On June 30th 2009, MacroMarkets LLC (co-founded by Robert Shiller) launched two ETFs that purport to provide a 3X return and inverse return to the S&P/ Case-Shiller Composite-10 Home Price Index.
Here are the ticker symbols:
MacroShares Major Metro Housing Up (UMM)
MacroShares Major Metro Housing Down (DMM)
AKA Dumb and Dumber, AKA The Two Horsemen of the ETF Apocalypse, AKA Little Boy and Fat Man (yes, a Hiroshima/ Nagasaki reference).
I’m in a rage right now over the launch of these two products and I hope those financial journalists who are able/ willing to spend the time accurately dissecting these two things will do so to prevent the needless losses that I believe both will generate at the expense of naive investors.
Why am I so angered?
Lack of serious price discovery? Check.
Lack of actual underlying real estate holdings? Check.
1.25% expense ratio? Check.
Disclaimers in the prospectus that absolve these instruments of any responsibility for not being able to perform the way they are supposed to? Check.
How do these instruments work, exactly? Here’s David Van Knapp‘s explanation on Seeking Alpha:
Unlike most ETFs, Up and Down do not invest directly in a relevant underlying asset such as stocks, bonds, or houses. Instead, they invest in short-term Treasury securities and overnight repurchase agreements. The paired trusts have a binding agreement to pledge assets to one another over time, according to a predetermined formula that is driven by changes in the housing index, based on the movement of housing prices. This transfer of value back and forth gives “investors” exposure to the direction of U.S. home prices.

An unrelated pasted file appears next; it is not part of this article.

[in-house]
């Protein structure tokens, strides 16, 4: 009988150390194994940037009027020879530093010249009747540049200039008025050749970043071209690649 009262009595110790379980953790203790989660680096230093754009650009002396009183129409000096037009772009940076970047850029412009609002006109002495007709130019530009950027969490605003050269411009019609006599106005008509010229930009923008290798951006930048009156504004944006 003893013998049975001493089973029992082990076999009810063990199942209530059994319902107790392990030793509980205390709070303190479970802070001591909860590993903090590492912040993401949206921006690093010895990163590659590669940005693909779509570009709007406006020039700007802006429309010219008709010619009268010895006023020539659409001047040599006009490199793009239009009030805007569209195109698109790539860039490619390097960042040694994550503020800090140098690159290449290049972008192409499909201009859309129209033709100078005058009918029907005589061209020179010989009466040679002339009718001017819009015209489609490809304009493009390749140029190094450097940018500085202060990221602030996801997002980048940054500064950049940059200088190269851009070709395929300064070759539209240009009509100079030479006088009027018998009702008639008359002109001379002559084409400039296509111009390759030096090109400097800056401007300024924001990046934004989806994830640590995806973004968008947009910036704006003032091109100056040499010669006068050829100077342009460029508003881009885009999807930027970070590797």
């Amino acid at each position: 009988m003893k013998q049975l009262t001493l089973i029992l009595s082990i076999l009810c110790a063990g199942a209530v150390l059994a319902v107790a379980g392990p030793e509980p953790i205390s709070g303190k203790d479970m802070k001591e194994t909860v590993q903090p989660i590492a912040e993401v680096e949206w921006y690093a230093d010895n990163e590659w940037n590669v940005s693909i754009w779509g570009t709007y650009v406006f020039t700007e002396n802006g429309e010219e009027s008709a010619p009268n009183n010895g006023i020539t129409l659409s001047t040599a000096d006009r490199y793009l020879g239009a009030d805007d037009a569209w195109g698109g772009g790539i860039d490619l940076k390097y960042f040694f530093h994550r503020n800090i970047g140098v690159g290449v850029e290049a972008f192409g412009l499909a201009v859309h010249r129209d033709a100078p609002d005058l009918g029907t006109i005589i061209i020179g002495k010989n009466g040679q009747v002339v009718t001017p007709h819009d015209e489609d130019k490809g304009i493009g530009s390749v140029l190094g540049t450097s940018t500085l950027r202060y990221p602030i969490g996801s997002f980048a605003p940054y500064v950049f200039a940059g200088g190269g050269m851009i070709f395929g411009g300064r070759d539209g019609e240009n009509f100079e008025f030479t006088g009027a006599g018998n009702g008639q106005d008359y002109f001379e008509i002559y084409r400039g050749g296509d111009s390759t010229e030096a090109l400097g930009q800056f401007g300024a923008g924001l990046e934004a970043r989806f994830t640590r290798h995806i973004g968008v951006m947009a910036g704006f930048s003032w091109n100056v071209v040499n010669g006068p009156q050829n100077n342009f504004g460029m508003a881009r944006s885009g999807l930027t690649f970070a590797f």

The structure resembles a see-saw as the assets are shuffled between the paired trusts. Because of the pairing requirement, an equal number of shares for each fund will be created. Because of the leverage factor, the Up and Down ETFs will experience changes of 3x the changes in the S&P/Case-Shiller Composite-10 Home Price Index.
Here’s a snapshot of how Dumb and Dumber are performing today, as of this 2:15 writing on July 7th:
DMM up 9.94% on the day
UMM down 20% on the day
So had you shorted both at the close yesterday, you’d be up 10% right now on the day. Inverse my foot. This is garbage and someone should be held accountable.
MacroMarkets has tried this type of thing already and I offer condolences for the investors who got involved with some of their other failed products.
From an otherwise-flattering portrait of Shiller in Fortune Magazine today:
MacroMarkets has been down this road before. In 2006 it offered MacroShares that tracked the rise and fall in oil prices. But in 2008, after oil prices soared from $88 to $145 in only five months — an event that the MacroShares were not designed to handle — MacroMarkets wound them down. The company introduced another pair of oil MacroShares in July 2008, but they attracted few traders and were liquidated in June.
Shiller believes in the concept of being able to hedge everything in life, but many times, the execution of such an idealistic goal falls far short of the intention. In this case, the execution may subvert the intention as these wrecking balls cut through the middle-class investors they are being marketed to.
Full disclosure: My commentary above is not to be construed as investment advice or an invitation to buy or sell any securities. Never trade based on anything you read here. Especially in this particular diatribe. The opinions expressed here are my own and not those of any other entity. For a full disclaimer, please visit my Terms & Conditions page.
(This post is an excerpt of a longer post that appeared at The Reformed Broker)
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